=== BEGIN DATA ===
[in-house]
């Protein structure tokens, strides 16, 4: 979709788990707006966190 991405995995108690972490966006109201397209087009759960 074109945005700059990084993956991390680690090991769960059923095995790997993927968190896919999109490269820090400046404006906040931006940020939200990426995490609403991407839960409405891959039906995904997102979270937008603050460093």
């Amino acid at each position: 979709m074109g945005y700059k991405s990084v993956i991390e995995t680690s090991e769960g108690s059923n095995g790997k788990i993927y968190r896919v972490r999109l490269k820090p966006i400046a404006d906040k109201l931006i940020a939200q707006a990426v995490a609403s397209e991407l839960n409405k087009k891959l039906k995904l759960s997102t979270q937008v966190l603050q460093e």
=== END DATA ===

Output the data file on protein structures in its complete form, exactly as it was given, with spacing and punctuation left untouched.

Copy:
[in-house]
């Protein structure tokens, strides 16, 4: 979709788990707006966190 991405995995108690972490966006109201397209087009759960 074109945005700059990084993956991390680690090991769960059923095995790997993927968190896919999109490269820090400046404006906040931006940020939200990426995490609403991407839960409405891959039906995904997102979270937008603050460093």
């Amino acid at each position: 979709m074109g945005y700059k991405s990084v993956i991390e995995t680690s090991e769960g108690s059923n095995g790997k788990i993927y968190r896919v972490r999109l490269k820090p966006i400046a404006d906040k109201l931006i940020a939200q707006a990426v995490a609403s397209e991407l839960n409405k087009k891959l039906k995904l759960s997102t979270q937008v966190l603050q460093e």